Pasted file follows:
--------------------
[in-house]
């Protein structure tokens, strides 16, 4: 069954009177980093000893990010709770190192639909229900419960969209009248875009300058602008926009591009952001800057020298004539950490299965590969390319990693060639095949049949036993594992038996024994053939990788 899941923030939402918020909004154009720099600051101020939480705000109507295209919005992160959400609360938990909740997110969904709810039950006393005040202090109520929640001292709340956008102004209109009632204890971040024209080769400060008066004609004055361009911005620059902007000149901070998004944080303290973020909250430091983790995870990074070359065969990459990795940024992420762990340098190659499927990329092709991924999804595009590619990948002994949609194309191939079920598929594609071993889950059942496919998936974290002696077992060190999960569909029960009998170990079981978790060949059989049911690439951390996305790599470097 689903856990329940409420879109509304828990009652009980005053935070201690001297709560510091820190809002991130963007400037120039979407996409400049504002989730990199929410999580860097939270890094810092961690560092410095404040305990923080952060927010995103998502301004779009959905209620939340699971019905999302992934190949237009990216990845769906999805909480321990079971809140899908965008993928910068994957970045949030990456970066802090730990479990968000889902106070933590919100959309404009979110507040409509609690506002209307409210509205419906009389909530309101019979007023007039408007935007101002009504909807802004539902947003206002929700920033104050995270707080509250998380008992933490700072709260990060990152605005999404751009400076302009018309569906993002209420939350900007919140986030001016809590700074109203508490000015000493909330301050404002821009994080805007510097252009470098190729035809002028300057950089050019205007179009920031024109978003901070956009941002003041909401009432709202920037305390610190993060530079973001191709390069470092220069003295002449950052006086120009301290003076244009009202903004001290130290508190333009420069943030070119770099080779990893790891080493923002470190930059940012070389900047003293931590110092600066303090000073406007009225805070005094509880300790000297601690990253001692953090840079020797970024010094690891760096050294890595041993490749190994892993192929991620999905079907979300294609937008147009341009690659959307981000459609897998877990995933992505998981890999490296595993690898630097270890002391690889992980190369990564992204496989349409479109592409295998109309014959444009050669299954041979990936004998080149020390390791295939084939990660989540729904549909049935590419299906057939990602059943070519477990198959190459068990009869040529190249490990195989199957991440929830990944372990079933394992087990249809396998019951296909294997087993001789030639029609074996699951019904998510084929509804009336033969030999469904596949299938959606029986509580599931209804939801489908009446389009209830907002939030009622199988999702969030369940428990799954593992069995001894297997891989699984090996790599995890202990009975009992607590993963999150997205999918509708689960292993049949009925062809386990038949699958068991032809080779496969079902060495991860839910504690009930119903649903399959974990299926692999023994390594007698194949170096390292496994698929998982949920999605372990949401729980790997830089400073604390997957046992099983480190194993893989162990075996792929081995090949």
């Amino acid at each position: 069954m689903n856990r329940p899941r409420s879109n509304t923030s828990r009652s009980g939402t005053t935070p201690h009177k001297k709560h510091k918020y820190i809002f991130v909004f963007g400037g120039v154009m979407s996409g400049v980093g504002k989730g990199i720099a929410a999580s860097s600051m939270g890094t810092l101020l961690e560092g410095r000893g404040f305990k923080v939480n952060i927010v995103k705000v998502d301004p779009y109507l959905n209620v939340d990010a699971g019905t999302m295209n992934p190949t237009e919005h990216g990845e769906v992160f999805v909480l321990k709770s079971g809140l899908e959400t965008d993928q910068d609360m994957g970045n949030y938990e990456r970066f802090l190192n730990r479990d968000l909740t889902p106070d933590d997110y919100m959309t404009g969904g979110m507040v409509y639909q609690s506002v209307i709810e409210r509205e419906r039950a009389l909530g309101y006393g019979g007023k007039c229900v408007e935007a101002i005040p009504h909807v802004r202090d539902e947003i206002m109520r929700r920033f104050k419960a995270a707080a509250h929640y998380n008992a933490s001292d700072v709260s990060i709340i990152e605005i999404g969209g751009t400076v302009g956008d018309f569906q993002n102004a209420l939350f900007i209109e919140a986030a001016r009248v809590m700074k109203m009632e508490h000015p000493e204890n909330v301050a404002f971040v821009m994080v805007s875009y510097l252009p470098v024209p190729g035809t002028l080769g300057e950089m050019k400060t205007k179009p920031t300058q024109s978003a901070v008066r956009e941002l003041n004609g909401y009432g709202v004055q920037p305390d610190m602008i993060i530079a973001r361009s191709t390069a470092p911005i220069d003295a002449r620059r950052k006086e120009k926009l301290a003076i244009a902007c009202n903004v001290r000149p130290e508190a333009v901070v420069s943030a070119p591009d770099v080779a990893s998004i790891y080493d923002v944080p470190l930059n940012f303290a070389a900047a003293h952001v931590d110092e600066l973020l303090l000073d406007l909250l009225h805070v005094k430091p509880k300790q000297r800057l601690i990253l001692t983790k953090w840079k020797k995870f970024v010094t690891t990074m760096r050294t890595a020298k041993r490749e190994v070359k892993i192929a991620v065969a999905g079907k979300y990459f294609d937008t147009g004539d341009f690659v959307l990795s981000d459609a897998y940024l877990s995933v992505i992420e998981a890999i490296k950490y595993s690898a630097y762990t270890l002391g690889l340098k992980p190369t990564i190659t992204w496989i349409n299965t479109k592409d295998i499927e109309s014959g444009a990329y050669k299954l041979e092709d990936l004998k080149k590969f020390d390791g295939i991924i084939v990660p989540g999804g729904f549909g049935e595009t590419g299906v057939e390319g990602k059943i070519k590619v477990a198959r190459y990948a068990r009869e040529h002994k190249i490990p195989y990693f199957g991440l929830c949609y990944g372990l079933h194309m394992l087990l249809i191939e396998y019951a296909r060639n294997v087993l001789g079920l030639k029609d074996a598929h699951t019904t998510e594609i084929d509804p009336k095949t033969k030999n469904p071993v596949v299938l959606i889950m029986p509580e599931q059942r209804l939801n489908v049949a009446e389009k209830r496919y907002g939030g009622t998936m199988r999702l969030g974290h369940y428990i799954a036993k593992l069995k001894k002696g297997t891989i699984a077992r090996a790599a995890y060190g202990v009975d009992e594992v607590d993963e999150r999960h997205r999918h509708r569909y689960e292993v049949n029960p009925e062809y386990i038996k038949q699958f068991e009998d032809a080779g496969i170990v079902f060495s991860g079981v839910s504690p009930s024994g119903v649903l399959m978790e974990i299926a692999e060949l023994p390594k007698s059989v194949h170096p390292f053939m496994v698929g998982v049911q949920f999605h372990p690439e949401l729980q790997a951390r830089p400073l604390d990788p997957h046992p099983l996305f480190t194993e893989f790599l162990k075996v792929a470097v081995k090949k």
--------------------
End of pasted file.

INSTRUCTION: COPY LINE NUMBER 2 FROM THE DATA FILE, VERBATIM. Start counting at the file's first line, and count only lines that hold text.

């Protein structure tokens, strides 16, 4: 069954009177980093000893990010709770190192639909229900419960969209009248875009300058602008926009591009952001800057020298004539950490299965590969390319990693060639095949049949036993594992038996024994053939990788 899941923030939402918020909004154009720099600051101020939480705000109507295209919005992160959400609360938990909740997110969904709810039950006393005040202090109520929640001292709340956008102004209109009632204890971040024209080769400060008066004609004055361009911005620059902007000149901070998004944080303290973020909250430091983790995870990074070359065969990459990795940024992420762990340098190659499927990329092709991924999804595009590619990948002994949609194309191939079920598929594609071993889950059942496919998936974290002696077992060190999960569909029960009998170990079981978790060949059989049911690439951390996305790599470097 689903856990329940409420879109509304828990009652009980005053935070201690001297709560510091820190809002991130963007400037120039979407996409400049504002989730990199929410999580860097939270890094810092961690560092410095404040305990923080952060927010995103998502301004779009959905209620939340699971019905999302992934190949237009990216990845769906999805909480321990079971809140899908965008993928910068994957970045949030990456970066802090730990479990968000889902106070933590919100959309404009979110507040409509609690506002209307409210509205419906009389909530309101019979007023007039408007935007101002009504909807802004539902947003206002929700920033104050995270707080509250998380008992933490700072709260990060990152605005999404751009400076302009018309569906993002209420939350900007919140986030001016809590700074109203508490000015000493909330301050404002821009994080805007510097252009470098190729035809002028300057950089050019205007179009920031024109978003901070956009941002003041909401009432709202920037305390610190993060530079973001191709390069470092220069003295002449950052006086120009301290003076244009009202903004001290130290508190333009420069943030070119770099080779990893790891080493923002470190930059940012070389900047003293931590110092600066303090000073406007009225805070005094509880300790000297601690990253001692953090840079020797970024010094690891760096050294890595041993490749190994892993192929991620999905079907979300294609937008147009341009690659959307981000459609897998877990995933992505998981890999490296595993690898630097270890002391690889992980190369990564992204496989349409479109592409295998109309014959444009050669299954041979990936004998080149020390390791295939084939990660989540729904549909049935590419299906057939990602059943070519477990198959190459068990009869040529190249490990195989199957991440929830990944372990079933394992087990249809396998019951296909294997087993001789030639029609074996699951019904998510084929509804009336033969030999469904596949299938959606029986509580599931209804939801489908009446389009209830907002939030009622199988999702969030369940428990799954593992069995001894297997891989699984090996790599995890202990009975009992607590993963999150997205999918509708689960292993049949009925062809386990038949699958068991032809080779496969079902060495991860839910504690009930119903649903399959974990299926692999023994390594007698194949170096390292496994698929998982949920999605372990949401729980790997830089400073604390997957046992099983480190194993893989162990075996792929081995090949």